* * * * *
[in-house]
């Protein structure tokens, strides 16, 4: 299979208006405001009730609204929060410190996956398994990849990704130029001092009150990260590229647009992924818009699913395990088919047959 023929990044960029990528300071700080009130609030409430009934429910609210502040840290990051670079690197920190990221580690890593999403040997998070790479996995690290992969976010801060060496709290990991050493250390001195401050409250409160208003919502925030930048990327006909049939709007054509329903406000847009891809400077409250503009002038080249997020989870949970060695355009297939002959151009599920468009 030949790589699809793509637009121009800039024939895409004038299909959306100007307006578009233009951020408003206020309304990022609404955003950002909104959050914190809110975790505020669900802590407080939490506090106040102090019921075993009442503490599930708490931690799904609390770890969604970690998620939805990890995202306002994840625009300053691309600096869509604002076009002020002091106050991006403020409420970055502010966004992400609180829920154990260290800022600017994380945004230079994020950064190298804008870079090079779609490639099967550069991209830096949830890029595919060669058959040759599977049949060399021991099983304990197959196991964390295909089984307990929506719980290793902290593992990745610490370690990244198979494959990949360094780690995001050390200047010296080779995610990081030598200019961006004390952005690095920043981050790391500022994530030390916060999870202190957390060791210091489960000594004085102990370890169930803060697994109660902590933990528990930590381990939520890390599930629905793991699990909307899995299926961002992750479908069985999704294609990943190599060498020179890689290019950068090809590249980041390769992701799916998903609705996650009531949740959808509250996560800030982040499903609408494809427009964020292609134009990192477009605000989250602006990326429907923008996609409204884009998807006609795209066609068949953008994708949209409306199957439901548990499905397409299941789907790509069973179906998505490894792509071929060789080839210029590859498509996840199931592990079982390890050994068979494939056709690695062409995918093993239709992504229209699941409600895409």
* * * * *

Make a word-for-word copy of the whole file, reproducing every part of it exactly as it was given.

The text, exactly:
[in-house]
């Protein structure tokens, strides 16, 4: 299979208006405001009730609204929060410190996956398994990849990704130029001092009150990260590229647009992924818009699913395990088919047959 023929990044960029990528300071700080009130609030409430009934429910609210502040840290990051670079690197920190990221580690890593999403040997998070790479996995690290992969976010801060060496709290990991050493250390001195401050409250409160208003919502925030930048990327006909049939709007054509329903406000847009891809400077409250503009002038080249997020989870949970060695355009297939002959151009599920468009 030949790589699809793509637009121009800039024939895409004038299909959306100007307006578009233009951020408003206020309304990022609404955003950002909104959050914190809110975790505020669900802590407080939490506090106040102090019921075993009442503490599930708490931690799904609390770890969604970690998620939805990890995202306002994840625009300053691309600096869509604002076009002020002091106050991006403020409420970055502010966004992400609180829920154990260290800022600017994380945004230079994020950064190298804008870079090079779609490639099967550069991209830096949830890029595919060669058959040759599977049949060399021991099983304990197959196991964390295909089984307990929506719980290793902290593992990745610490370690990244198979494959990949360094780690995001050390200047010296080779995610990081030598200019961006004390952005690095920043981050790391500022994530030390916060999870202190957390060791210091489960000594004085102990370890169930803060697994109660902590933990528990930590381990939520890390599930629905793991699990909307899995299926961002992750479908069985999704294609990943190599060498020179890689290019950068090809590249980041390769992701799916998903609705996650009531949740959808509250996560800030982040499903609408494809427009964020292609134009990192477009605000989250602006990326429907923008996609409204884009998807006609795209066609068949953008994708949209409306199957439901548990499905397409299941789907790509069973179906998505490894792509071929060789080839210029590859498509996840199931592990079982390890050994068979494939056709690695062409995918093993239709992504229209699941409600895409």